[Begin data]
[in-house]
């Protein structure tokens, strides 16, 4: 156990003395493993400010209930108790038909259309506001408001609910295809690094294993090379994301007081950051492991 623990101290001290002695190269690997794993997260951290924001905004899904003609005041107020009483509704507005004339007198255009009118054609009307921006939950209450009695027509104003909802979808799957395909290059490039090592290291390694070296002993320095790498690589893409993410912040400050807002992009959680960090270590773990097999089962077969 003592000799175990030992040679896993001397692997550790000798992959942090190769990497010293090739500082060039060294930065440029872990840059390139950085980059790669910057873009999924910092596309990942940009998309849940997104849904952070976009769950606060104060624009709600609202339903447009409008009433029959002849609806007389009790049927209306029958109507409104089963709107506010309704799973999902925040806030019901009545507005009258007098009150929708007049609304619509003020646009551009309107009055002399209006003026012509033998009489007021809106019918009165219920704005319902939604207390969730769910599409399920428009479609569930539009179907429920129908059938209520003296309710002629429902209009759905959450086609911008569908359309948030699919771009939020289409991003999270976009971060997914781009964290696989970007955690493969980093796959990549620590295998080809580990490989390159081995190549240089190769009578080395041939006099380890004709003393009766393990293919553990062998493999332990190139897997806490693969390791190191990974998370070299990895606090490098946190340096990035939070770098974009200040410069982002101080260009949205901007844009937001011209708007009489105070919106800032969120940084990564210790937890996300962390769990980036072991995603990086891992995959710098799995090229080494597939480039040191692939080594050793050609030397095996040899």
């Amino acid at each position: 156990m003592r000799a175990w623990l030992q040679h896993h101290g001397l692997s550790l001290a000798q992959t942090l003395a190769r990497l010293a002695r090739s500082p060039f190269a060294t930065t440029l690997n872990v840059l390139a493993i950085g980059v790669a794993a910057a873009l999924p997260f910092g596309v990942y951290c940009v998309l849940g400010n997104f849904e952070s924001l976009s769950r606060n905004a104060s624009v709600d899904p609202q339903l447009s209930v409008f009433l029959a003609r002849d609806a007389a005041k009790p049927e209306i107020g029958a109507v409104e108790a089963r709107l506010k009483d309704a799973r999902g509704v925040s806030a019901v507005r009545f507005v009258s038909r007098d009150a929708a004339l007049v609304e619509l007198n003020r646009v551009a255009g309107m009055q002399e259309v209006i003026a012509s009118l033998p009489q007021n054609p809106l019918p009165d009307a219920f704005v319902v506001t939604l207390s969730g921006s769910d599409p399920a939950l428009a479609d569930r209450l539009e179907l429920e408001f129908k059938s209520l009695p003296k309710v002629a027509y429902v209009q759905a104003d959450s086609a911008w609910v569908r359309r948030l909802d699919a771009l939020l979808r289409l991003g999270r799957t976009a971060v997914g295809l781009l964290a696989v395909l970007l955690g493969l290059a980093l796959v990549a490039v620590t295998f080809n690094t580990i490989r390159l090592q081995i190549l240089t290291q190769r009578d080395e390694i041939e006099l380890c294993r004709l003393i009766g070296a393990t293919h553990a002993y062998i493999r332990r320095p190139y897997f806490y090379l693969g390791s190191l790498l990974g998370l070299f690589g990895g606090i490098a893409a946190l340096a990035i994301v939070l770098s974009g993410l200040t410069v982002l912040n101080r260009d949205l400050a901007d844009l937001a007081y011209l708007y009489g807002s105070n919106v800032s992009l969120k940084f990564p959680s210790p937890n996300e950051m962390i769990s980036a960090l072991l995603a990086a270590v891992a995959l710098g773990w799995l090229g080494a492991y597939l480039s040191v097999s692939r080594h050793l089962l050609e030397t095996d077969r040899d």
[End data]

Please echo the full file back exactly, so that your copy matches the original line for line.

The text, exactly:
[in-house]
């Protein structure tokens, strides 16, 4: 156990003395493993400010209930108790038909259309506001408001609910295809690094294993090379994301007081950051492991 623990101290001290002695190269690997794993997260951290924001905004899904003609005041107020009483509704507005004339007198255009009118054609009307921006939950209450009695027509104003909802979808799957395909290059490039090592290291390694070296002993320095790498690589893409993410912040400050807002992009959680960090270590773990097999089962077969 003592000799175990030992040679896993001397692997550790000798992959942090190769990497010293090739500082060039060294930065440029872990840059390139950085980059790669910057873009999924910092596309990942940009998309849940997104849904952070976009769950606060104060624009709600609202339903447009409008009433029959002849609806007389009790049927209306029958109507409104089963709107506010309704799973999902925040806030019901009545507005009258007098009150929708007049609304619509003020646009551009309107009055002399209006003026012509033998009489007021809106019918009165219920704005319902939604207390969730769910599409399920428009479609569930539009179907429920129908059938209520003296309710002629429902209009759905959450086609911008569908359309948030699919771009939020289409991003999270976009971060997914781009964290696989970007955690493969980093796959990549620590295998080809580990490989390159081995190549240089190769009578080395041939006099380890004709003393009766393990293919553990062998493999332990190139897997806490693969390791190191990974998370070299990895606090490098946190340096990035939070770098974009200040410069982002101080260009949205901007844009937001011209708007009489105070919106800032969120940084990564210790937890996300962390769990980036072991995603990086891992995959710098799995090229080494597939480039040191692939080594050793050609030397095996040899």
């Amino acid at each position: 156990m003592r000799a175990w623990l030992q040679h896993h101290g001397l692997s550790l001290a000798q992959t942090l003395a190769r990497l010293a002695r090739s500082p060039f190269a060294t930065t440029l690997n872990v840059l390139a493993i950085g980059v790669a794993a910057a873009l999924p997260f910092g596309v990942y951290c940009v998309l849940g400010n997104f849904e952070s924001l976009s769950r606060n905004a104060s624009v709600d899904p609202q339903l447009s209930v409008f009433l029959a003609r002849d609806a007389a005041k009790p049927e209306i107020g029958a109507v409104e108790a089963r709107l506010k009483d309704a799973r999902g509704v925040s806030a019901v507005r009545f507005v009258s038909r007098d009150a929708a004339l007049v609304e619509l007198n003020r646009v551009a255009g309107m009055q002399e259309v209006i003026a012509s009118l033998p009489q007021n054609p809106l019918p009165d009307a219920f704005v319902v506001t939604l207390s969730g921006s769910d599409p399920a939950l428009a479609d569930r209450l539009e179907l429920e408001f129908k059938s209520l009695p003296k309710v002629a027509y429902v209009q759905a104003d959450s086609a911008w609910v569908r359309r948030l909802d699919a771009l939020l979808r289409l991003g999270r799957t976009a971060v997914g295809l781009l964290a696989v395909l970007l955690g493969l290059a980093l796959v990549a490039v620590t295998f080809n690094t580990i490989r390159l090592q081995i190549l240089t290291q190769r009578d080395e390694i041939e006099l380890c294993r004709l003393i009766g070296a393990t293919h553990a002993y062998i493999r332990r320095p190139y897997f806490y090379l693969g390791s190191l790498l990974g998370l070299f690589g990895g606090i490098a893409a946190l340096a990035i994301v939070l770098s974009g993410l200040t410069v982002l912040n101080r260009d949205l400050a901007d844009l937001a007081y011209l708007y009489g807002s105070n919106v800032s992009l969120k940084f990564p959680s210790p937890n996300e950051m962390i769990s980036a960090l072991l995603a990086a270590v891992a995959l710098g773990w799995l090229g080494a492991y597939l480039s040191v097999s692939r080594h050793l089962l050609e030397t095996d077969r040899d």